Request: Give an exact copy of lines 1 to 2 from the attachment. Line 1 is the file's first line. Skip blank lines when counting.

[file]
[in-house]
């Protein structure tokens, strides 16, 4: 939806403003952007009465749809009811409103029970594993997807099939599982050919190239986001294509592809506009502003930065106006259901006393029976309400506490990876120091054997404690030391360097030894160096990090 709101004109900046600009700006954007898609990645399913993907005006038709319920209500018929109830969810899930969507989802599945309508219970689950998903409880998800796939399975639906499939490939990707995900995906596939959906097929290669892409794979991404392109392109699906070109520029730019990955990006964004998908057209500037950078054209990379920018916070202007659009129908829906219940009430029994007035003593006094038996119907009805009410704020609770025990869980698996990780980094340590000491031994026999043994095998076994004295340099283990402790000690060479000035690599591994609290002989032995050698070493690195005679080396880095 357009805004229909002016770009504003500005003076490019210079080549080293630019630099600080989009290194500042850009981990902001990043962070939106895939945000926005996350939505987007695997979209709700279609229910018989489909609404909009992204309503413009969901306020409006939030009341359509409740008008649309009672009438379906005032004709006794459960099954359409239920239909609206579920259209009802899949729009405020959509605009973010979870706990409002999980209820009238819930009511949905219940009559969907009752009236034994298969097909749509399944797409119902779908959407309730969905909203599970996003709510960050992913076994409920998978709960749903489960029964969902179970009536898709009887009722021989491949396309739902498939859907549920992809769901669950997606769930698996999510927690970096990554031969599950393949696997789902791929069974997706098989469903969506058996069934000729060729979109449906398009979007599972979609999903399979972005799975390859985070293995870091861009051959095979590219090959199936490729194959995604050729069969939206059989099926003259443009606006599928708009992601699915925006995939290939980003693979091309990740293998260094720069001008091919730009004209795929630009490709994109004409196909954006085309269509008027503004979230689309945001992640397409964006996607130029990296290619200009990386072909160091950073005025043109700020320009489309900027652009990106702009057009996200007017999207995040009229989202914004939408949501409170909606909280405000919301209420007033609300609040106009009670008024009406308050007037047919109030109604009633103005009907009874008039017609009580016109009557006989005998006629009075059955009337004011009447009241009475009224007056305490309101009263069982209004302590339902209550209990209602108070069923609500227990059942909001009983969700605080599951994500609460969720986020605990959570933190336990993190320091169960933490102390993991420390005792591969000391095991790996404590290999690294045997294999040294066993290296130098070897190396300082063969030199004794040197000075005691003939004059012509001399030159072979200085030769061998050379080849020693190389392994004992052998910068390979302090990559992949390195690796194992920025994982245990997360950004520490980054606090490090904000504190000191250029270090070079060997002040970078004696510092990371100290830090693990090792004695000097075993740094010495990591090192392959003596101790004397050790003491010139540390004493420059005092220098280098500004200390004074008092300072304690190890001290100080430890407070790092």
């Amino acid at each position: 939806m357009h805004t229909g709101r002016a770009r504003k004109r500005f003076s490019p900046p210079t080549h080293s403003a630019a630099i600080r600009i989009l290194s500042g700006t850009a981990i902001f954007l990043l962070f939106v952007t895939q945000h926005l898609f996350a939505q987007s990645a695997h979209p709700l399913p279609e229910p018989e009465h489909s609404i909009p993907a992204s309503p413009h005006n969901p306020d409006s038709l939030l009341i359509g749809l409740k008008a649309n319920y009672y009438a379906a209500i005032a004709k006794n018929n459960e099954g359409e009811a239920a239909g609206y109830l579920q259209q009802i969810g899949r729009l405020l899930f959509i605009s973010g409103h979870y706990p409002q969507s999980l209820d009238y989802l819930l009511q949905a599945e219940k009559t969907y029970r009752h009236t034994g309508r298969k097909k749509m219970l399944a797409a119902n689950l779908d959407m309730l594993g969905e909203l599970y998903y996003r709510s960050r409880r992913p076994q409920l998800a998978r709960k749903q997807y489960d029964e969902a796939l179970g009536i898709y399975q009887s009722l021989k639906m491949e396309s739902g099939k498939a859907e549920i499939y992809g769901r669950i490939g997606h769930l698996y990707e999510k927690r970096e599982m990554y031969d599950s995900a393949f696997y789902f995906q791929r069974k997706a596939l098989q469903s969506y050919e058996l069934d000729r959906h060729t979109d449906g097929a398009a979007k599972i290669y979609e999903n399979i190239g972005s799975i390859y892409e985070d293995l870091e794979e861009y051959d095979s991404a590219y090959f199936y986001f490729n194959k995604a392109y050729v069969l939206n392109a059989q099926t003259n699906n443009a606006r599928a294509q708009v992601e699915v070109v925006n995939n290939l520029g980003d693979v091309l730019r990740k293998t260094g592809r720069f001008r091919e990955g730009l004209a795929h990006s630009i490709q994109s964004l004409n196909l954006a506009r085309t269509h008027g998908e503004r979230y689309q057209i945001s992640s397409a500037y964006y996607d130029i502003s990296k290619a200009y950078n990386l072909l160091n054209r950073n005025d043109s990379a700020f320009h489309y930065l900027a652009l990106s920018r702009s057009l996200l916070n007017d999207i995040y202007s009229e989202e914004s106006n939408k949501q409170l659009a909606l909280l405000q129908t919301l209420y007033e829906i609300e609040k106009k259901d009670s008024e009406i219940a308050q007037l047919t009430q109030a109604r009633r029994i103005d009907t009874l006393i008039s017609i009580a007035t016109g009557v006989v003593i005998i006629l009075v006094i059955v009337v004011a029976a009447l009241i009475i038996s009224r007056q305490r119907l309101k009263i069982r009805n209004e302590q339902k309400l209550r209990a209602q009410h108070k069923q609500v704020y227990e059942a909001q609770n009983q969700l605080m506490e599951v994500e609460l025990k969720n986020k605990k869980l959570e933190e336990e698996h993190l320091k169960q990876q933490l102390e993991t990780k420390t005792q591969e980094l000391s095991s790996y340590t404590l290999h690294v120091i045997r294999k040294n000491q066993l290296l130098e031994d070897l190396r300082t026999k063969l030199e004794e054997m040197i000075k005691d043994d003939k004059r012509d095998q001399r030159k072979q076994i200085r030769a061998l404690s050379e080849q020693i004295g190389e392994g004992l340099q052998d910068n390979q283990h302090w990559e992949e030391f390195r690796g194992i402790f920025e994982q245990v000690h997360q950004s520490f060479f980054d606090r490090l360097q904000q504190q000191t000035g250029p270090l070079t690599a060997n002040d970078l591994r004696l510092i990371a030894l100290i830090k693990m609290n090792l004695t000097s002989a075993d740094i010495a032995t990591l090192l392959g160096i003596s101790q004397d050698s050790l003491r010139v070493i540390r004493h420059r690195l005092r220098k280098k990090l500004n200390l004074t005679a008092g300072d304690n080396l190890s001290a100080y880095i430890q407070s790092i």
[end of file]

[in-house]
């Protein structure tokens, strides 16, 4: 939806403003952007009465749809009811409103029970594993997807099939599982050919190239986001294509592809506009502003930065106006259901006393029976309400506490990876120091054997404690030391360097030894160096990090 709101004109900046600009700006954007898609990645399913993907005006038709319920209500018929109830969810899930969507989802599945309508219970689950998903409880998800796939399975639906499939490939990707995900995906596939959906097929290669892409794979991404392109392109699906070109520029730019990955990006964004998908057209500037950078054209990379920018916070202007659009129908829906219940009430029994007035003593006094038996119907009805009410704020609770025990869980698996990780980094340590000491031994026999043994095998076994004295340099283990402790000690060479000035690599591994609290002989032995050698070493690195005679080396880095 357009805004229909002016770009504003500005003076490019210079080549080293630019630099600080989009290194500042850009981990902001990043962070939106895939945000926005996350939505987007695997979209709700279609229910018989489909609404909009992204309503413009969901306020409006939030009341359509409740008008649309009672009438379906005032004709006794459960099954359409239920239909609206579920259209009802899949729009405020959509605009973010979870706990409002999980209820009238819930009511949905219940009559969907009752009236034994298969097909749509399944797409119902779908959407309730969905909203599970996003709510960050992913076994409920998978709960749903489960029964969902179970009536898709009887009722021989491949396309739902498939859907549920992809769901669950997606769930698996999510927690970096990554031969599950393949696997789902791929069974997706098989469903969506058996069934000729060729979109449906398009979007599972979609999903399979972005799975390859985070293995870091861009051959095979590219090959199936490729194959995604050729069969939206059989099926003259443009606006599928708009992601699915925006995939290939980003693979091309990740293998260094720069001008091919730009004209795929630009490709994109004409196909954006085309269509008027503004979230689309945001992640397409964006996607130029990296290619200009990386072909160091950073005025043109700020320009489309900027652009990106702009057009996200007017999207995040009229989202914004939408949501409170909606909280405000919301209420007033609300609040106009009670008024009406308050007037047919109030109604009633103005009907009874008039017609009580016109009557006989005998006629009075059955009337004011009447009241009475009224007056305490309101009263069982209004302590339902209550209990209602108070069923609500227990059942909001009983969700605080599951994500609460969720986020605990959570933190336990993190320091169960933490102390993991420390005792591969000391095991790996404590290999690294045997294999040294066993290296130098070897190396300082063969030199004794040197000075005691003939004059012509001399030159072979200085030769061998050379080849020693190389392994004992052998910068390979302090990559992949390195690796194992920025994982245990997360950004520490980054606090490090904000504190000191250029270090070079060997002040970078004696510092990371100290830090693990090792004695000097075993740094010495990591090192392959003596101790004397050790003491010139540390004493420059005092220098280098500004200390004074008092300072304690190890001290100080430890407070790092």